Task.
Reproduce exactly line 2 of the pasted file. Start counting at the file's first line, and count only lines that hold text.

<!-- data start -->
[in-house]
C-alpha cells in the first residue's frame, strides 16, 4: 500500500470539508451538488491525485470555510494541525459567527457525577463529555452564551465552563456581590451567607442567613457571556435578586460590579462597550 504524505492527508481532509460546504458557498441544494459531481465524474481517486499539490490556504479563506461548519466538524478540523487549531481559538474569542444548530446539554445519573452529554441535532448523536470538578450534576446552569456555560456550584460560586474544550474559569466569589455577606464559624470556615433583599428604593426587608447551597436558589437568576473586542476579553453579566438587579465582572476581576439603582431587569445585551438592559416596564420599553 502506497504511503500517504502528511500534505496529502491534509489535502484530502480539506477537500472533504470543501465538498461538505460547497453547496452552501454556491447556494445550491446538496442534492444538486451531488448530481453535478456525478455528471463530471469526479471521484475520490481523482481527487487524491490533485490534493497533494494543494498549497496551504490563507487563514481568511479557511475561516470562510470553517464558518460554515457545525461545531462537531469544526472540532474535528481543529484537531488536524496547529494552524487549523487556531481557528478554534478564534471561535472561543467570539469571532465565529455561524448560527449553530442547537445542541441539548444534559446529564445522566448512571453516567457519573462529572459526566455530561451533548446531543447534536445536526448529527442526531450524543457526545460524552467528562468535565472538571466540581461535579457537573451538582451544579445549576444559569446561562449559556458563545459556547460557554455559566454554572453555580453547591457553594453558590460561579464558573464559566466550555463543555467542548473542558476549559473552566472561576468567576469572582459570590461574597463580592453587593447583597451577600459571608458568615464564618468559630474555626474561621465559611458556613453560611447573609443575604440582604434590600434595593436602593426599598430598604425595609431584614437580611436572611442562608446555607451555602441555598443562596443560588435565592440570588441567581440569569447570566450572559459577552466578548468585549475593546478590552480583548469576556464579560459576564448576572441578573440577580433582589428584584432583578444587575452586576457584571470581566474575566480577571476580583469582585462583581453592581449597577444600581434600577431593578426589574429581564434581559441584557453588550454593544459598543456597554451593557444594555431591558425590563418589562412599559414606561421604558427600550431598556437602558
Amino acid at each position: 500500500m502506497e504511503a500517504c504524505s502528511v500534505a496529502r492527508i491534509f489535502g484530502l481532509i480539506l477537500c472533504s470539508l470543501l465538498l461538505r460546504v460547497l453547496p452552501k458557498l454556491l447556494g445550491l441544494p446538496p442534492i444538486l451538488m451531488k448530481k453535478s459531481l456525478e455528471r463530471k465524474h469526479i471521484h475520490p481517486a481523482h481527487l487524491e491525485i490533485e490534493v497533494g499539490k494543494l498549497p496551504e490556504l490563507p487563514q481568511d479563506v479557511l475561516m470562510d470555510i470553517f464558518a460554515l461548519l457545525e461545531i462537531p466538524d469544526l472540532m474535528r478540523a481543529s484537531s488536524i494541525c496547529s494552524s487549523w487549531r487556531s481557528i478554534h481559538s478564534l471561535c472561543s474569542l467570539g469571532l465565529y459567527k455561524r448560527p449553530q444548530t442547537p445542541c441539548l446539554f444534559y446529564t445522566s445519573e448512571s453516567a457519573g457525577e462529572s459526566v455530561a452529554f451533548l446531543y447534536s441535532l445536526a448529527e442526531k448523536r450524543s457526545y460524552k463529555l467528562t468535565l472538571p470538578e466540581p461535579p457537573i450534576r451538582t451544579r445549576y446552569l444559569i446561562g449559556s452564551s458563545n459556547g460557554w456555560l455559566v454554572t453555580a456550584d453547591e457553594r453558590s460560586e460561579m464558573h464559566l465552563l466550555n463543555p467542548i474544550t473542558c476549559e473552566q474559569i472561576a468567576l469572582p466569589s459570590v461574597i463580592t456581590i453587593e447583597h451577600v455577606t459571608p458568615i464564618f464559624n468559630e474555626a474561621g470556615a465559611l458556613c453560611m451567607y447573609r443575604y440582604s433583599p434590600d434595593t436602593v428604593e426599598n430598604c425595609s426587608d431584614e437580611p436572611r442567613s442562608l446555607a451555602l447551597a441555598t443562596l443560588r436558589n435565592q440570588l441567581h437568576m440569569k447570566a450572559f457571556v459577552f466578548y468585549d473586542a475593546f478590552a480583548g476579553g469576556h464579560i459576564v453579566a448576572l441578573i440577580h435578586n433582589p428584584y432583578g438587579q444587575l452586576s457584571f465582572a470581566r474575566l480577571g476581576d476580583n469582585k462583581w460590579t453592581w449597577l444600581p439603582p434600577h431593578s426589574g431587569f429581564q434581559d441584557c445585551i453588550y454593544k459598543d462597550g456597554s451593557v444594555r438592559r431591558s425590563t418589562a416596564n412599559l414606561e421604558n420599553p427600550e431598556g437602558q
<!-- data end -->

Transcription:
C-alpha cells in the first residue's frame, strides 16, 4: 500500500470539508451538488491525485470555510494541525459567527457525577463529555452564551465552563456581590451567607442567613457571556435578586460590579462597550 504524505492527508481532509460546504458557498441544494459531481465524474481517486499539490490556504479563506461548519466538524478540523487549531481559538474569542444548530446539554445519573452529554441535532448523536470538578450534576446552569456555560456550584460560586474544550474559569466569589455577606464559624470556615433583599428604593426587608447551597436558589437568576473586542476579553453579566438587579465582572476581576439603582431587569445585551438592559416596564420599553 502506497504511503500517504502528511500534505496529502491534509489535502484530502480539506477537500472533504470543501465538498461538505460547497453547496452552501454556491447556494445550491446538496442534492444538486451531488448530481453535478456525478455528471463530471469526479471521484475520490481523482481527487487524491490533485490534493497533494494543494498549497496551504490563507487563514481568511479557511475561516470562510470553517464558518460554515457545525461545531462537531469544526472540532474535528481543529484537531488536524496547529494552524487549523487556531481557528478554534478564534471561535472561543467570539469571532465565529455561524448560527449553530442547537445542541441539548444534559446529564445522566448512571453516567457519573462529572459526566455530561451533548446531543447534536445536526448529527442526531450524543457526545460524552467528562468535565472538571466540581461535579457537573451538582451544579445549576444559569446561562449559556458563545459556547460557554455559566454554572453555580453547591457553594453558590460561579464558573464559566466550555463543555467542548473542558476549559473552566472561576468567576469572582459570590461574597463580592453587593447583597451577600459571608458568615464564618468559630474555626474561621465559611458556613453560611447573609443575604440582604434590600434595593436602593426599598430598604425595609431584614437580611436572611442562608446555607451555602441555598443562596443560588435565592440570588441567581440569569447570566450572559459577552466578548468585549475593546478590552480583548469576556464579560459576564448576572441578573440577580433582589428584584432583578444587575452586576457584571470581566474575566480577571476580583469582585462583581453592581449597577444600581434600577431593578426589574429581564434581559441584557453588550454593544459598543456597554451593557444594555431591558425590563418589562412599559414606561421604558427600550431598556437602558